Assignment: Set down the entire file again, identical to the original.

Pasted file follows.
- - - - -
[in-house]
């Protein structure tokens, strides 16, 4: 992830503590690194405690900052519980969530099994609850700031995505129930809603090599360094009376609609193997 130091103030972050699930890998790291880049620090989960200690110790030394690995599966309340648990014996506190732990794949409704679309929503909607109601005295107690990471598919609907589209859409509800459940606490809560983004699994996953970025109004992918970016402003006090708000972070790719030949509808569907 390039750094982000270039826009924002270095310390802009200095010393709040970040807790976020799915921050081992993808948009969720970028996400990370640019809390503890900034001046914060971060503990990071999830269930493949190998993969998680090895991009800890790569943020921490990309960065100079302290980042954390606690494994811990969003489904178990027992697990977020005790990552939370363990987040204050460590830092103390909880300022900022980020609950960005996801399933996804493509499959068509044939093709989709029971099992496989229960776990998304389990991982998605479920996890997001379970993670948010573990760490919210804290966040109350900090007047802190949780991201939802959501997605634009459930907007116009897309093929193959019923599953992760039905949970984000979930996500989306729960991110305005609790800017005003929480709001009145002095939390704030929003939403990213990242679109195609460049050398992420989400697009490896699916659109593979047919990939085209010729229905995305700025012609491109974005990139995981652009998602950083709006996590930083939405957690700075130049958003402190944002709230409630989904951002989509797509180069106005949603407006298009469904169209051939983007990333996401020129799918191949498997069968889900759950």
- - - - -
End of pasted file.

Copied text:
[in-house]
């Protein structure tokens, strides 16, 4: 992830503590690194405690900052519980969530099994609850700031995505129930809603090599360094009376609609193997 130091103030972050699930890998790291880049620090989960200690110790030394690995599966309340648990014996506190732990794949409704679309929503909607109601005295107690990471598919609907589209859409509800459940606490809560983004699994996953970025109004992918970016402003006090708000972070790719030949509808569907 390039750094982000270039826009924002270095310390802009200095010393709040970040807790976020799915921050081992993808948009969720970028996400990370640019809390503890900034001046914060971060503990990071999830269930493949190998993969998680090895991009800890790569943020921490990309960065100079302290980042954390606690494994811990969003489904178990027992697990977020005790990552939370363990987040204050460590830092103390909880300022900022980020609950960005996801399933996804493509499959068509044939093709989709029971099992496989229960776990998304389990991982998605479920996890997001379970993670948010573990760490919210804290966040109350900090007047802190949780991201939802959501997605634009459930907007116009897309093929193959019923599953992760039905949970984000979930996500989306729960991110305005609790800017005003929480709001009145002095939390704030929003939403990213990242679109195609460049050398992420989400697009490896699916659109593979047919990939085209010729229905995305700025012609491109974005990139995981652009998602950083709006996590930083939405957690700075130049958003402190944002709230409630989904951002989509797509180069106005949603407006298009469904169209051939983007990333996401020129799918191949498997069968889900759950």